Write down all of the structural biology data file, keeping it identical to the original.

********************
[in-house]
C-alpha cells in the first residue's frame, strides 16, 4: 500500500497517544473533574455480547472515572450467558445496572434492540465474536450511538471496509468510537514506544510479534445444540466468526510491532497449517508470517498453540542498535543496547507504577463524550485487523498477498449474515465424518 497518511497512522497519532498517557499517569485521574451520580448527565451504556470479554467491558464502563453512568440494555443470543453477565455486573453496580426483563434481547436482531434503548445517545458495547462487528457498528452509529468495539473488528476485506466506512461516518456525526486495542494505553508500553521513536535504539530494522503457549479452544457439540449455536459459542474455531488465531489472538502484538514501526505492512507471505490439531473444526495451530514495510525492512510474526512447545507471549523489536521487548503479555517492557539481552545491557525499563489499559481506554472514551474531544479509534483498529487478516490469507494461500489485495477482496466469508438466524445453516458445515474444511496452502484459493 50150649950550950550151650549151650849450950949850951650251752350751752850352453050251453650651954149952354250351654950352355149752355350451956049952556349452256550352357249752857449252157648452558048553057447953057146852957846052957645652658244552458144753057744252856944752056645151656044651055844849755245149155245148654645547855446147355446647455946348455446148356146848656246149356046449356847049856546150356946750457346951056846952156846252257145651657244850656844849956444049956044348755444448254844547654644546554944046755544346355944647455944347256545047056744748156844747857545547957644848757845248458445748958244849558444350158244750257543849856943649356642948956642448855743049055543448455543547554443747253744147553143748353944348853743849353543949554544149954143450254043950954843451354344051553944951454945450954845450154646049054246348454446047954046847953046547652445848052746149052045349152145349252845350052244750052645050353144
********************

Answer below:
[in-house]
C-alpha cells in the first residue's frame, strides 16, 4: 500500500497517544473533574455480547472515572450467558445496572434492540465474536450511538471496509468510537514506544510479534445444540466468526510491532497449517508470517498453540542498535543496547507504577463524550485487523498477498449474515465424518 497518511497512522497519532498517557499517569485521574451520580448527565451504556470479554467491558464502563453512568440494555443470543453477565455486573453496580426483563434481547436482531434503548445517545458495547462487528457498528452509529468495539473488528476485506466506512461516518456525526486495542494505553508500553521513536535504539530494522503457549479452544457439540449455536459459542474455531488465531489472538502484538514501526505492512507471505490439531473444526495451530514495510525492512510474526512447545507471549523489536521487548503479555517492557539481552545491557525499563489499559481506554472514551474531544479509534483498529487478516490469507494461500489485495477482496466469508438466524445453516458445515474444511496452502484459493 50150649950550950550151650549151650849450950949850951650251752350751752850352453050251453650651954149952354250351654950352355149752355350451956049952556349452256550352357249752857449252157648452558048553057447953057146852957846052957645652658244552458144753057744252856944752056645151656044651055844849755245149155245148654645547855446147355446647455946348455446148356146848656246149356046449356847049856546150356946750457346951056846952156846252257145651657244850656844849956444049956044348755444448254844547654644546554944046755544346355944647455944347256545047056744748156844747857545547957644848757845248458445748958244849558444350158244750257543849856943649356642948956642448855743049055543448455543547554443747253744147553143748353944348853743849353543949554544149954143450254043950954843451354344051553944951454945450954845450154646049054246348454446047954046847953046547652445848052746149052045349152145349252845350052244750052645050353144